He did exactly that.
Redemption for ’Dottir
Davidsdottir took first place on only one event—Pedal to the Metal 2—but she won when it counted, moving ahead of Ragnheiður Sara Sigmundsdottir, who was in first going into the last two events.
Although she didn’t accumulate many wins, Davidsdottir never finished below 21st place and was able to stay calm and focused throughout the four-day competition.
Davidsdottir and Sigmundsdottir traded off first place during the competition, and Davidsdottir came into the day 33 points back of first. She made her move in Midline Madness on Sunday, finishing fifth. More importantly, she finished ahead of Sigmundsdottir, who placed ninth. The effort was essential for her overall victory, but it cost Davidsdottir. She left the field supported by two medics. When asked if she was hurt, she smiled widely and said, “No, I just pushed hard.”
She said her strategy was to “not blow up or go too fast.”
She said she was trying to catch Samantha Briggs, who won the event.
“I held on for as long as I could,” Davidsdottir said. “Three of us were sprinting (at the end),” she said.
When she woke up Sunday morning, Davidsdottir said she was sore.
“But, of course, we all are,” she said. “We are all in the same boat.”
“Once you get warmed up, you don’t feel it,” she said. “It’s just go time.”
Davidsdottir said she loves the surprise events. It doesn’t bother her not to know what’s ahead. “Not knowing helps,” she said, because she can’t worry about the event in advance.
“My goal this weekend was to stay focused on myself,” Davidsdottir said. When asked if she was able to accomplish that, she said she had.
Davidsdottir’s win comes after she missed the Games in 2014 after a poor performance on legless rope climbs in the Europe Regional.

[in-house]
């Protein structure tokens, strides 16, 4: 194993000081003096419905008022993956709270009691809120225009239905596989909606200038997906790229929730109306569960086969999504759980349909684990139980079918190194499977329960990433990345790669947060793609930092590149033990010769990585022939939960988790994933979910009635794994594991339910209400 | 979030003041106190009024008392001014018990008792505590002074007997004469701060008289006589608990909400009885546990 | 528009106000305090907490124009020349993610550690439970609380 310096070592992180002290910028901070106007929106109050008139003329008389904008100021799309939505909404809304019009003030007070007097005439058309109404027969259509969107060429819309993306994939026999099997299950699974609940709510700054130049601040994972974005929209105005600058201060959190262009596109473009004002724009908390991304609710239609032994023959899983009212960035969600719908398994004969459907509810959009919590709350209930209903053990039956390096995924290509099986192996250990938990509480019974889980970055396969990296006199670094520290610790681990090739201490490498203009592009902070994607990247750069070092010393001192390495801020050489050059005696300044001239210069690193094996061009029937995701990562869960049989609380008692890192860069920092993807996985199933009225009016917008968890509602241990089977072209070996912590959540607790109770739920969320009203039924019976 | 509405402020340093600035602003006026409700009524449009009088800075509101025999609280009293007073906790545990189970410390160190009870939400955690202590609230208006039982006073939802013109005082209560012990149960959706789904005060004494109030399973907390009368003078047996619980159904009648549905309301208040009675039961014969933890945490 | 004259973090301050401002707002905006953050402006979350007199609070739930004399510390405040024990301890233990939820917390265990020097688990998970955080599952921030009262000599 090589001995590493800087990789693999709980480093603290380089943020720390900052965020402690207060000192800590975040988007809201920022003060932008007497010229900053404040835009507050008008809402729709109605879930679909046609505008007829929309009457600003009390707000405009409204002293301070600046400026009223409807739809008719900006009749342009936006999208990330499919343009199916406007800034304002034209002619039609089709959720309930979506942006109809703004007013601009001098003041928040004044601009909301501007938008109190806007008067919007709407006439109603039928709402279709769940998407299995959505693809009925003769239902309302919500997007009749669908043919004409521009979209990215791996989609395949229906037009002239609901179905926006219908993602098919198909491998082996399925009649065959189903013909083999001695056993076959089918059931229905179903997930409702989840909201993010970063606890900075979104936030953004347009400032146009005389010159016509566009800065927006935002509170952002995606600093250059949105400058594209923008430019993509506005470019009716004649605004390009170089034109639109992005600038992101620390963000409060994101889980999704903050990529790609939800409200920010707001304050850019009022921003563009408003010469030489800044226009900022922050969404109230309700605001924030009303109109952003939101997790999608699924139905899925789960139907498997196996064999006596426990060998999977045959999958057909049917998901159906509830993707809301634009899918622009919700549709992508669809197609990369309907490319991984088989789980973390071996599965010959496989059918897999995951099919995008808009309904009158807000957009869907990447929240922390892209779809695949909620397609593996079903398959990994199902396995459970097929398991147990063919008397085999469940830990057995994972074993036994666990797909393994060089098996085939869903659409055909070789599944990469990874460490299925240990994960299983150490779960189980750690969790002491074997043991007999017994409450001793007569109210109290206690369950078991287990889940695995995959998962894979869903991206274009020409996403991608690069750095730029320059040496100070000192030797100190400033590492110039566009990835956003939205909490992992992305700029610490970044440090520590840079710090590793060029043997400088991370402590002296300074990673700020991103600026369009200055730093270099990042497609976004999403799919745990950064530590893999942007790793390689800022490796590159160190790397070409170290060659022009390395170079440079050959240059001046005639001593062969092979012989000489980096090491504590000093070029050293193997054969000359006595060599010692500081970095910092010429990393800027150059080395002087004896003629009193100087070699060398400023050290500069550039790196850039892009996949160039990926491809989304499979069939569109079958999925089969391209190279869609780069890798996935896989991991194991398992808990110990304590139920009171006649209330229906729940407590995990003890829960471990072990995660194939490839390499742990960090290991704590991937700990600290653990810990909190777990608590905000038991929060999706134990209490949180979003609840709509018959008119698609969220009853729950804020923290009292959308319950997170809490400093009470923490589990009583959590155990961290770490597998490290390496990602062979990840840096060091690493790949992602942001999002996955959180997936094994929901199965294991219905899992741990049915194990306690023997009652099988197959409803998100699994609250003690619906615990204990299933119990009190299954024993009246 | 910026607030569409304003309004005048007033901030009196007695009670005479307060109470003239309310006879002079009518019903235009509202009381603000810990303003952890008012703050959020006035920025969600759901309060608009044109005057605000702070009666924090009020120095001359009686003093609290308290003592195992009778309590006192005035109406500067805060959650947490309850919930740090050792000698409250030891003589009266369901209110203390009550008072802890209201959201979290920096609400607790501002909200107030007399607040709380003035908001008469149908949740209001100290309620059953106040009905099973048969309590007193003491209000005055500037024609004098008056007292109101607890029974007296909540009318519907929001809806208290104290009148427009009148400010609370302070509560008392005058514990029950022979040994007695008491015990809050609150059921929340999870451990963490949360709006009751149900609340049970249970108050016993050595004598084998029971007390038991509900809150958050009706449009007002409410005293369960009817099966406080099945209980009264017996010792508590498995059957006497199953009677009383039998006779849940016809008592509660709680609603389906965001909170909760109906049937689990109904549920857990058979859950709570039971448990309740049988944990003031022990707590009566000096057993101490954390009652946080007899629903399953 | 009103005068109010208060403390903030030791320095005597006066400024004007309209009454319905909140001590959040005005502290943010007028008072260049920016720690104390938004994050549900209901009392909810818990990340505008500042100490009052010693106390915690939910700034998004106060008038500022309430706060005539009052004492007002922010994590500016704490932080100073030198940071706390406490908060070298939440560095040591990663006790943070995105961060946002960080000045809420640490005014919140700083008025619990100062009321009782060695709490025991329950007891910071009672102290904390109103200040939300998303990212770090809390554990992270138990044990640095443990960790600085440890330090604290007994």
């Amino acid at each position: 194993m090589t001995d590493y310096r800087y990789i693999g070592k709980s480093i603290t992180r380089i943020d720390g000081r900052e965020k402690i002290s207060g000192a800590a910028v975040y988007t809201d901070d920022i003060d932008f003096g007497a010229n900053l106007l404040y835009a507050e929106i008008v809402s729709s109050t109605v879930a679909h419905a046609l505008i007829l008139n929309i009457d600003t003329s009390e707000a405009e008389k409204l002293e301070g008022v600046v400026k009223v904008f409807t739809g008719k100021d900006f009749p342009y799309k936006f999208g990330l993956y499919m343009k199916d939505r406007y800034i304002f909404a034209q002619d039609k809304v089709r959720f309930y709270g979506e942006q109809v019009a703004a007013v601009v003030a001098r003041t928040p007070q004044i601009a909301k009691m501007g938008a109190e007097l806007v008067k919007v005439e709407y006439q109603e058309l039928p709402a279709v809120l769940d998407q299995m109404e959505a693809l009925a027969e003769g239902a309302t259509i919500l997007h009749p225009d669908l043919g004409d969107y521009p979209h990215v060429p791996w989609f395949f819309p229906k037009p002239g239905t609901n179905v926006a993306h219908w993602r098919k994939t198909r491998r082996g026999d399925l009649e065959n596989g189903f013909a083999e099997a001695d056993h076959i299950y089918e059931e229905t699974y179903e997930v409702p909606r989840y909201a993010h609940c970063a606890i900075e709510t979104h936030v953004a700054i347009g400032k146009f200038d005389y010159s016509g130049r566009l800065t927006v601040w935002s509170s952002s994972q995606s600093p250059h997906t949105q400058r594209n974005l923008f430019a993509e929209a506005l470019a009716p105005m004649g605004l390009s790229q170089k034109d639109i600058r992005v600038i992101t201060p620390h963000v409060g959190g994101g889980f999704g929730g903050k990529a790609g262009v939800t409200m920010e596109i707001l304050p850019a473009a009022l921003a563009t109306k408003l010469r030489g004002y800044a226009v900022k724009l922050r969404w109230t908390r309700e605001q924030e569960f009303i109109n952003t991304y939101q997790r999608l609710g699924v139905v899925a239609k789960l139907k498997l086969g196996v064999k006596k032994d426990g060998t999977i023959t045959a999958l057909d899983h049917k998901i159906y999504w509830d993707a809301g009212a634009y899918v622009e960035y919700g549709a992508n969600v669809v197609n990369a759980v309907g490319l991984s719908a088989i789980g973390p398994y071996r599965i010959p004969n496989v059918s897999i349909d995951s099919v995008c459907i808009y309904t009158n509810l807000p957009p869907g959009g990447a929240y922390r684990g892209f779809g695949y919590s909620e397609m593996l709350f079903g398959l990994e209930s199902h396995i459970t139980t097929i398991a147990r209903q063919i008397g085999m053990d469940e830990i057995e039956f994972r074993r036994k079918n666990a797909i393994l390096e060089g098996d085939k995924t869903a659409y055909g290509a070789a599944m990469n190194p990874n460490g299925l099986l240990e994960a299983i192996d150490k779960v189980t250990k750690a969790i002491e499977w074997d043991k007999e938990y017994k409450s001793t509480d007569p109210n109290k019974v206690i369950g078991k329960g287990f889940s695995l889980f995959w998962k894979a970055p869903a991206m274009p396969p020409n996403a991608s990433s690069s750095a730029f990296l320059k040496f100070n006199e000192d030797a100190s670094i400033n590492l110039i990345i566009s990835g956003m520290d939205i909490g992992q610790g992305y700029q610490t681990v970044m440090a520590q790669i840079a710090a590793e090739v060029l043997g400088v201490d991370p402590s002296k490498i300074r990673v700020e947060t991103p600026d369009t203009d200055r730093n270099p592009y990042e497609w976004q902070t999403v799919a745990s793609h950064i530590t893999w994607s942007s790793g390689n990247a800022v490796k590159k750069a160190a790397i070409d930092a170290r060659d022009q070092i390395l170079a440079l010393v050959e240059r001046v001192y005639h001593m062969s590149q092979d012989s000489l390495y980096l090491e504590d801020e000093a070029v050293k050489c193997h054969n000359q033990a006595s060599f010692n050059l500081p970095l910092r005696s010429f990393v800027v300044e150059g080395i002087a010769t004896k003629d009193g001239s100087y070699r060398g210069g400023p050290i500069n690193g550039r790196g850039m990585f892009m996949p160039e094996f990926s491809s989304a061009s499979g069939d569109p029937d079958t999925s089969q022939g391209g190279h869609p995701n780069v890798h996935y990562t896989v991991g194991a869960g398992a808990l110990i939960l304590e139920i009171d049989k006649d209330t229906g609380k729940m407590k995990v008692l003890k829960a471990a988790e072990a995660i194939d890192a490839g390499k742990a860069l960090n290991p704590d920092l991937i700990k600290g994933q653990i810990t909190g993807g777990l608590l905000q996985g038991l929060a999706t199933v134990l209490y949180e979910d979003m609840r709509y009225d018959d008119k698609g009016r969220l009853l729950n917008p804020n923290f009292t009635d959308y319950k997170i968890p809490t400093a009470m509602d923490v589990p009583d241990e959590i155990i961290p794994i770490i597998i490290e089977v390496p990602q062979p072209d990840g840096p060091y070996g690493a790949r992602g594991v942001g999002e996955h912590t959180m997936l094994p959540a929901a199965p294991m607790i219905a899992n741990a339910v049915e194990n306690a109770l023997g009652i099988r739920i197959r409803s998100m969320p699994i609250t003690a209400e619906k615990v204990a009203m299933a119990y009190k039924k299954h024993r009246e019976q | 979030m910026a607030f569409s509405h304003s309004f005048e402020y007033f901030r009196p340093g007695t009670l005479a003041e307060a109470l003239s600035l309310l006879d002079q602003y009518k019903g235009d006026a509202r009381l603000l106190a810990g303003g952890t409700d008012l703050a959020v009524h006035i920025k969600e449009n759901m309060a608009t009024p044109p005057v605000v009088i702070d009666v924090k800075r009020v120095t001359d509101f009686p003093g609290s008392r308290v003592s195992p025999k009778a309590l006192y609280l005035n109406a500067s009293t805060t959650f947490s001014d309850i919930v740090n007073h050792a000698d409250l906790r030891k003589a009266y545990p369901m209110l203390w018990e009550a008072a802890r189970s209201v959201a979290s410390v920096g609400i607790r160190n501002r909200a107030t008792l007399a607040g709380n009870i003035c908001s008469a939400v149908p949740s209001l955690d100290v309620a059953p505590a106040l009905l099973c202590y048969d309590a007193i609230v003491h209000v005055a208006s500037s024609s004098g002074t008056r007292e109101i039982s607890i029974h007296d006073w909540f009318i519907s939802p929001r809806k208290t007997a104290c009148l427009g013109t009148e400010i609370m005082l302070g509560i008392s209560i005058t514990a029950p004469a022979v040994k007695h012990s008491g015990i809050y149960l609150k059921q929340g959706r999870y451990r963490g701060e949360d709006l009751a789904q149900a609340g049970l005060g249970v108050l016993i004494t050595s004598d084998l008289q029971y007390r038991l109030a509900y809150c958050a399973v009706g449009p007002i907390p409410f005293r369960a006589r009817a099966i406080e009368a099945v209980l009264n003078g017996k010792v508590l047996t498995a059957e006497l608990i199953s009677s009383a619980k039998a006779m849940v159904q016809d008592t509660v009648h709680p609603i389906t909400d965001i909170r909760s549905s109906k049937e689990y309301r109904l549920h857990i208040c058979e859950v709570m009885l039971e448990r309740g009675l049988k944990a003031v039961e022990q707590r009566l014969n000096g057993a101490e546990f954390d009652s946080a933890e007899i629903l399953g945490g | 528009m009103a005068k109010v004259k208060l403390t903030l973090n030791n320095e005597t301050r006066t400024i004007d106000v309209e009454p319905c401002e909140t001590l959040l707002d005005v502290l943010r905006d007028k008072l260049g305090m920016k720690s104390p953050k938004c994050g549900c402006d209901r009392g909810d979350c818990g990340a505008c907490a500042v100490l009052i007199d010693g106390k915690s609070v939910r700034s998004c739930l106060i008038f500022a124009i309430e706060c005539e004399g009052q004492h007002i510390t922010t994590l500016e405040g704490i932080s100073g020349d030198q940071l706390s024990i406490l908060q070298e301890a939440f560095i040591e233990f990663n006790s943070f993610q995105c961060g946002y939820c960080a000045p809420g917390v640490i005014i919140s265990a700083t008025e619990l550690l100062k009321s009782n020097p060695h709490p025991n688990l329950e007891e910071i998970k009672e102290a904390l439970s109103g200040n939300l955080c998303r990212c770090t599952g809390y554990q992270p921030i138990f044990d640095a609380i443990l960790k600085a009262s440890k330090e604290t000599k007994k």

The surprise finish of the weekend was that of Tia-Clair Toomey, who took second overall. When the Australian walked off the tennis-stadium floor and through the tunnel after the final event, she took a seat next to Emily Abbott on a large, green-wheeled cart used to move heavy equipment.
As Toomey sat, a Reebok representative approached her.
"Do you know what you got?" he asked her.
"What?" Toomey asked blankly.
"Second," he exclaimed.
Toomey burst into tears and buried her head in the blue tank top she had removed earlier.
"Why are you crying?" asked Lindsey Valenzuela, who sat down in front of her, smiling. "You should be so proud of yourself."
The advice didn't seem to help. Toomey continued crying into her shirt.
"I just didn't want to come last," she said, smiling through tears.
As Davidsdottir made her way off the stadium floor and through the tunnel, she was greeted by a crowd of athletes who took turns hugging her. She had a particularly long embrace with two-time Games champion Thorisdottir while holding Iceland’s flag on a wooden stick in her right hand.
Davidsdottir took a deep breath before trying on the white and gold T-shirt that denotes first place, and she walked back through the tunnel toward the floor for the awards ceremony with a look of disbelief.
"When I'm on the floor, I just want to focus on myself. ... I gave the very best that I had."
Always a Champion
In the Team competition, four-time CrossFit Games champion Rich Froning Jr. proved you can take the man out of individual competition, but you can't take away his podium.
In his first year of participating in the team competition, Froning led CrossFit Mayhem Freedom to a win in the Affiliate Cup. He was joined by Elly Kabboord, Kristin Reffett, Lauren Neal, James Hobart and Matt Hewett.
Toomey was named Rookie of the Year and Margaux Alvarez was named Most Improved. The Spirit of the Games award went to perennial competitor Bailey.
For complete standings and scores from all divisions, visit the Leaderboard.